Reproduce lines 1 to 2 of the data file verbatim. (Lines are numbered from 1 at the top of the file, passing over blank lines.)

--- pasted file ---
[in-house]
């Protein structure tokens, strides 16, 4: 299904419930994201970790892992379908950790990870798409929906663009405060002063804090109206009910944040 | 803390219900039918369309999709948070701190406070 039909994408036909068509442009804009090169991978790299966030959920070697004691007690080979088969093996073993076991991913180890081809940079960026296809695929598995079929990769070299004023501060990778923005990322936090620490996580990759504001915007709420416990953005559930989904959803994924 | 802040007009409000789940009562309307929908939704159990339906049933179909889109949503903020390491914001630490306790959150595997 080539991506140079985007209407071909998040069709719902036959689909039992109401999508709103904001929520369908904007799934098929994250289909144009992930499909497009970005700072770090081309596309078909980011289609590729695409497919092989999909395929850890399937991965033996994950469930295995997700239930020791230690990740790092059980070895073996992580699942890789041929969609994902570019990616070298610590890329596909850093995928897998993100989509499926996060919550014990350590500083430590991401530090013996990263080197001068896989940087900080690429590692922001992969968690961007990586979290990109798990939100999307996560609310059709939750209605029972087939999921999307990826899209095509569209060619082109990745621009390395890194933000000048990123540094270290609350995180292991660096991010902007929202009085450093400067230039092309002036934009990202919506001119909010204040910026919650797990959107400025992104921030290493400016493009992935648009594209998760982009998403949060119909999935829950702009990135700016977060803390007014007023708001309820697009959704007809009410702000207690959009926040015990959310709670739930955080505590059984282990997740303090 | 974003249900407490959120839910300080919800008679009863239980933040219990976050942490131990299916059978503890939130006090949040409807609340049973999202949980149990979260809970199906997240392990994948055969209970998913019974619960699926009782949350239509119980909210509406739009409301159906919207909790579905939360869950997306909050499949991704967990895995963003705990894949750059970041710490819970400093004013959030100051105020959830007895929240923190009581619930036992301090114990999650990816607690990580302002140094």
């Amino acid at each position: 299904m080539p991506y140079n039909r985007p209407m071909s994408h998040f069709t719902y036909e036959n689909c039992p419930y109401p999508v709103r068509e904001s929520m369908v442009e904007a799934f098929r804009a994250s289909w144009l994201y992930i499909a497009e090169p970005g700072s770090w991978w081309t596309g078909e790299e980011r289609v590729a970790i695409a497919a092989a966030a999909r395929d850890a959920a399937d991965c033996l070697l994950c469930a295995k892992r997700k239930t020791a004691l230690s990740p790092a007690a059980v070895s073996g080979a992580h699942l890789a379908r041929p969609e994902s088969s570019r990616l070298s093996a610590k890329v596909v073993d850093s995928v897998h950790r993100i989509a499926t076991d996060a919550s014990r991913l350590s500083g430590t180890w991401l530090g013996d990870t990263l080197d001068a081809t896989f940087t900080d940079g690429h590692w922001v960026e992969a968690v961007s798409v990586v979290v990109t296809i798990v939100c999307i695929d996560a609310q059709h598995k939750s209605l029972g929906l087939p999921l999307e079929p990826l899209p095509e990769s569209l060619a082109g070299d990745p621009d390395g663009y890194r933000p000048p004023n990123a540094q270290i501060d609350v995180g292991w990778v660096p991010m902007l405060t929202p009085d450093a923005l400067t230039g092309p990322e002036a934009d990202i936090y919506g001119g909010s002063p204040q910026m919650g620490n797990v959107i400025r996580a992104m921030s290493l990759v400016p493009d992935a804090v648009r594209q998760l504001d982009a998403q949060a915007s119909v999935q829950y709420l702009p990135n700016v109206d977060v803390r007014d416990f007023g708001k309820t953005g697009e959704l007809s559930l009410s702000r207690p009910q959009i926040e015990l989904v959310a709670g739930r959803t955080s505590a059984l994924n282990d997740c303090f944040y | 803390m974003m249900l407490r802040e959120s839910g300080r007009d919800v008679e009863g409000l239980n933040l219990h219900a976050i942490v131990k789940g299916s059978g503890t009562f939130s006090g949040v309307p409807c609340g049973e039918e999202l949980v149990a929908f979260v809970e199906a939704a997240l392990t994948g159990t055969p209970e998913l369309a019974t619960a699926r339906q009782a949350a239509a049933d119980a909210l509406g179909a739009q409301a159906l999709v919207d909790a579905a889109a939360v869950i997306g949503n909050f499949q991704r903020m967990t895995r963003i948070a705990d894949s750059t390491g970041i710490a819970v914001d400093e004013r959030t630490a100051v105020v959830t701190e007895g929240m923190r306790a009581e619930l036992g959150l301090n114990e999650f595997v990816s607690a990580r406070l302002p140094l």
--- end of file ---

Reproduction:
[in-house]
């Protein structure tokens, strides 16, 4: 299904419930994201970790892992379908950790990870798409929906663009405060002063804090109206009910944040 | 803390219900039918369309999709948070701190406070 039909994408036909068509442009804009090169991978790299966030959920070697004691007690080979088969093996073993076991991913180890081809940079960026296809695929598995079929990769070299004023501060990778923005990322936090620490996580990759504001915007709420416990953005559930989904959803994924 | 802040007009409000789940009562309307929908939704159990339906049933179909889109949503903020390491914001630490306790959150595997 080539991506140079985007209407071909998040069709719902036959689909039992109401999508709103904001929520369908904007799934098929994250289909144009992930499909497009970005700072770090081309596309078909980011289609590729695409497919092989999909395929850890399937991965033996994950469930295995997700239930020791230690990740790092059980070895073996992580699942890789041929969609994902570019990616070298610590890329596909850093995928897998993100989509499926996060919550014990350590500083430590991401530090013996990263080197001068896989940087900080690429590692922001992969968690961007990586979290990109798990939100999307996560609310059709939750209605029972087939999921999307990826899209095509569209060619082109990745621009390395890194933000000048990123540094270290609350995180292991660096991010902007929202009085450093400067230039092309002036934009990202919506001119909010204040910026919650797990959107400025992104921030290493400016493009992935648009594209998760982009998403949060119909999935829950702009990135700016977060803390007014007023708001309820697009959704007809009410702000207690959009926040015990959310709670739930955080505590059984282990997740303090 | 974003249900407490959120839910300080919800008679009863239980933040219990976050942490131990299916059978503890939130006090949040409807609340049973999202949980149990979260809970199906997240392990994948055969209970998913019974619960699926009782949350239509119980909210509406739009409301159906919207909790579905939360869950997306909050499949991704967990895995963003705990894949750059970041710490819970400093004013959030100051105020959830007895929240923190009581619930036992301090114990999650990816607690990580302002140094």